Count Bleck wrote:It should be obvious...this is just the government wanting more money.
And if the planet is really heating up, then why did we have one of the worst winters in the worlds history in parts of the world? Here in Seattle we had the biggest and most avalanches and biggest snow fall we've ever had in the mountains. If global warming was true, then shouldnt the opposite be happening?
Lyude77 wrote:I don't really think that global warming is much of an issue. I just think we should be doing the stuff that would reduce global warming anyway, because whether it's correct or not, the steps we take to protect the environment would be good for us. That's just what I think.
SirKent wrote:we very much have the power to destroy ourselves, or at least a very large chunk of us. We can make our home inhospitable to human life.
Animals venting themselves is a natural occurrence that is biologically necessary. Us driving around in SUVs and HUMMERs isn't. We can live perfectly fine without that.
As the temperature climbs, the levels of CO2 in the atmosphere climb as well. Scientists can measure the amount of CO2 from thousands of years ago using ice core samples, and it shows that we're at about the same level of CO2 in the atmosphere (and thus temperature) as the Earth was at prior to the last ice age.
I don't know how much anyone else cares about the animal population, but for the first time in recorded history, we're seeing polar bears drown because there is so little ice in the Arctic during the summer. If the polar bear population drops, the population of other animals (seals, for example) will be allowed to climb. These animals are then allowed to over hunt/graze, diminishing the populations of other species, which in turn affects whatever else relates to them and so on and so forth.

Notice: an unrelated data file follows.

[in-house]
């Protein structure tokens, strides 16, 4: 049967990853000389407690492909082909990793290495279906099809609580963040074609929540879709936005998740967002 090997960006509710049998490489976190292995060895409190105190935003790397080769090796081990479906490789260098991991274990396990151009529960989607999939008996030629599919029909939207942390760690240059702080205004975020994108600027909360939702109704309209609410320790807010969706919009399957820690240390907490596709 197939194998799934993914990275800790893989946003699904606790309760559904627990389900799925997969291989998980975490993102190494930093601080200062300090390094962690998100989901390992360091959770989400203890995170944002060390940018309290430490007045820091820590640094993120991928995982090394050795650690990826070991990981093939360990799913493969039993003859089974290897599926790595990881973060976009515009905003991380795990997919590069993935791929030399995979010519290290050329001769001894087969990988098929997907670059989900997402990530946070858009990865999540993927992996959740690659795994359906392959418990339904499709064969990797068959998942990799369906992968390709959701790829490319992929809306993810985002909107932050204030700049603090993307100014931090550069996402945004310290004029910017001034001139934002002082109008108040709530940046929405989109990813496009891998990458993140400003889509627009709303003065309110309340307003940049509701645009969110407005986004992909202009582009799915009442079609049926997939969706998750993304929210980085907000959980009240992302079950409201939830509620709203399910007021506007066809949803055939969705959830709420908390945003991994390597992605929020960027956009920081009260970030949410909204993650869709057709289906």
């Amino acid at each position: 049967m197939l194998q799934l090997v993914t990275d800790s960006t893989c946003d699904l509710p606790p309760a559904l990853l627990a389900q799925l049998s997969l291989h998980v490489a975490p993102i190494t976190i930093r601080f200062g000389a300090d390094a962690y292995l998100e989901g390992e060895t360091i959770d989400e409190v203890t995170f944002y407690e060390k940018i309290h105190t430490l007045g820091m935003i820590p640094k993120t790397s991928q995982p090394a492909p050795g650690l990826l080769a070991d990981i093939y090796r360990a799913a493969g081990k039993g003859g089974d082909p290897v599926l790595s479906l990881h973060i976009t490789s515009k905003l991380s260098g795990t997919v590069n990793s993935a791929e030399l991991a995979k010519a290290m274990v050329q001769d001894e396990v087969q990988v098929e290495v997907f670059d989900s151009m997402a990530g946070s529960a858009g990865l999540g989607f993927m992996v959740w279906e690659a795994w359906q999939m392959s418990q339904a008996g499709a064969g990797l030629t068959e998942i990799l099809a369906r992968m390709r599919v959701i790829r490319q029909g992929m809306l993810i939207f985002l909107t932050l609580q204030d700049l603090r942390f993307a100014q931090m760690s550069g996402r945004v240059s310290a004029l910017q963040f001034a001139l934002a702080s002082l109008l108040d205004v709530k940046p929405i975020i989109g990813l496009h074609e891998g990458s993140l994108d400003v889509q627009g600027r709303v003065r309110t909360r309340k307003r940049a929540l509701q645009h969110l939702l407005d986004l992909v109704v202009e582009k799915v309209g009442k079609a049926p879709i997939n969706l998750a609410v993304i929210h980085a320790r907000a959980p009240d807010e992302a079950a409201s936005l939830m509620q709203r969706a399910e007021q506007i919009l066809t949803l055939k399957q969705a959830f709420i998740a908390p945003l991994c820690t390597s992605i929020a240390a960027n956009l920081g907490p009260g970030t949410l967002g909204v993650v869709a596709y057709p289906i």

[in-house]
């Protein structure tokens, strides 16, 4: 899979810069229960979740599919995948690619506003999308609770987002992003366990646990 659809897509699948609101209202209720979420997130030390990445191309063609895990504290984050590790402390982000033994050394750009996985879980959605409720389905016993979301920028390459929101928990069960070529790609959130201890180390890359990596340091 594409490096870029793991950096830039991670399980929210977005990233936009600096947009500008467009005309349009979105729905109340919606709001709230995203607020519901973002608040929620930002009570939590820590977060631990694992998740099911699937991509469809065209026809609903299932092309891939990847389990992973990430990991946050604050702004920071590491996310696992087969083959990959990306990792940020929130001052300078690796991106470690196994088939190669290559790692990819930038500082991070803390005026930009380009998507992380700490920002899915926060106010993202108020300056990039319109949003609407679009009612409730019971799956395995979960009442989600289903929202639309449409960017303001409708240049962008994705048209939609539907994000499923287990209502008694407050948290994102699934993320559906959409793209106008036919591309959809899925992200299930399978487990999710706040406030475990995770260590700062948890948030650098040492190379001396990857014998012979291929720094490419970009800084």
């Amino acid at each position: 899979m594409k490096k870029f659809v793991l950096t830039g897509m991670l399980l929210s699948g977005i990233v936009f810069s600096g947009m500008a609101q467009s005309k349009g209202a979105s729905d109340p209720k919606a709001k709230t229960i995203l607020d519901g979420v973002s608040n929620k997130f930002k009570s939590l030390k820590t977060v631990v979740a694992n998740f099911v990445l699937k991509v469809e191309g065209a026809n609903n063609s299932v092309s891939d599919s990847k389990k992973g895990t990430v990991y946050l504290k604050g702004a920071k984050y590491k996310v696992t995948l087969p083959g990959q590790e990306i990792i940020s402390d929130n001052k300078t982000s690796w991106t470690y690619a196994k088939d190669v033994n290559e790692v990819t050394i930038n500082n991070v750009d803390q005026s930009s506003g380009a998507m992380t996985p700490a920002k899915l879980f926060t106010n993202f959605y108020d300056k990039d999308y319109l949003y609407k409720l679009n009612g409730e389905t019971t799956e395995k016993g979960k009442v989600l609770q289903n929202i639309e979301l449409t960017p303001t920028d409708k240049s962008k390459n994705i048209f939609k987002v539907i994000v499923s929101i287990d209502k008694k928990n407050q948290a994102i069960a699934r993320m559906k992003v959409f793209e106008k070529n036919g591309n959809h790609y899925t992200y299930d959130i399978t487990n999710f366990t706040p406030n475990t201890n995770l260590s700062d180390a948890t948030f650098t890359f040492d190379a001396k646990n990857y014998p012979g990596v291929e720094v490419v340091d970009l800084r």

So, which sounds worse? Being subjected to the horrors of green cars and alternative fuels, or complete and utter chaos? Those are the stakes. That's what your opinions risk.
Evidence of the effects of chronic air pollution on the brain comes from several
studies performed in Mexico. Researchers compared the brains of accidental death
victims, both adults and children, from cities with highly polluted ambient air versus
cities with relatively clean air. Similar studies were performed on healthy domestic
dogs. The more polluted cities typically had ozone and particulate matter levels
above our national ambient air quality standards. The results of these studies
showed that levels of inflammatory markers and abnormal protein deposits were
higher in the brain tissue of those from the highly-polluted versus the relatively
clean cities. Both of these changes resemble those that typically precede
Alzheimer’s disease. However, these changes do not necessarily imply the onset of
Numerous scientific studies have linked these pollutants to lung cancer, asthma attacks, heart attacks, strokes, and early death as well as increased hospitalizations for breathing problems. Research also shows that ozone air pollution – or smog – may actually cause asthma in otherwise healthy children.
Fortunately, some planners now realise that we really need to do something. Many cities, such as Portland and Toronto are putting in greenbelts that stop the expansion of cities outward and force intensification. It's pretty much been proven that with safe design elements, high-density planning with mix-use can create an economically strong city with a great sense of place and varying culture.
If we learn to live cleaner lives, the environment will surely benefit.
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